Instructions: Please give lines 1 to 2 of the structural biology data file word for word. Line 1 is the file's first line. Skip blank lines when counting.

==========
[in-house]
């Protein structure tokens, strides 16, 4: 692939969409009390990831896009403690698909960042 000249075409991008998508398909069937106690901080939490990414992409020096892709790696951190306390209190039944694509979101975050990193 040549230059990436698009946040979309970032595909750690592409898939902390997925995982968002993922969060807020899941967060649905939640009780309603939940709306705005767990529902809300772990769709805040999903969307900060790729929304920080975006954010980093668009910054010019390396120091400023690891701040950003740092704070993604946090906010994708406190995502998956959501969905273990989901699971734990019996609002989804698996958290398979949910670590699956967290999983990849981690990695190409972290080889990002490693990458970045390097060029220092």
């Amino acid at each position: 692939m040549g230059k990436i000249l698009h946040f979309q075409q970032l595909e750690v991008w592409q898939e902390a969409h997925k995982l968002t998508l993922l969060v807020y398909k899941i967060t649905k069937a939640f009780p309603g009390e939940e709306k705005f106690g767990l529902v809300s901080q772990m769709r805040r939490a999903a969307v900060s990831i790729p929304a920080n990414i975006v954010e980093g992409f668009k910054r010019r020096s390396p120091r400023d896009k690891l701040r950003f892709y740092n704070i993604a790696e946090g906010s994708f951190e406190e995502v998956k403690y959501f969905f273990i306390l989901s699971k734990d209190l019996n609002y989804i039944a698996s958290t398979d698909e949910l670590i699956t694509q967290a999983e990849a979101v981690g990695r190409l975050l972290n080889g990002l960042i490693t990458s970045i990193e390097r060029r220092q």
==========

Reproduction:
[in-house]
């Protein structure tokens, strides 16, 4: 692939969409009390990831896009403690698909960042 000249075409991008998508398909069937106690901080939490990414992409020096892709790696951190306390209190039944694509979101975050990193 040549230059990436698009946040979309970032595909750690592409898939902390997925995982968002993922969060807020899941967060649905939640009780309603939940709306705005767990529902809300772990769709805040999903969307900060790729929304920080975006954010980093668009910054010019390396120091400023690891701040950003740092704070993604946090906010994708406190995502998956959501969905273990989901699971734990019996609002989804698996958290398979949910670590699956967290999983990849981690990695190409972290080889990002490693990458970045390097060029220092």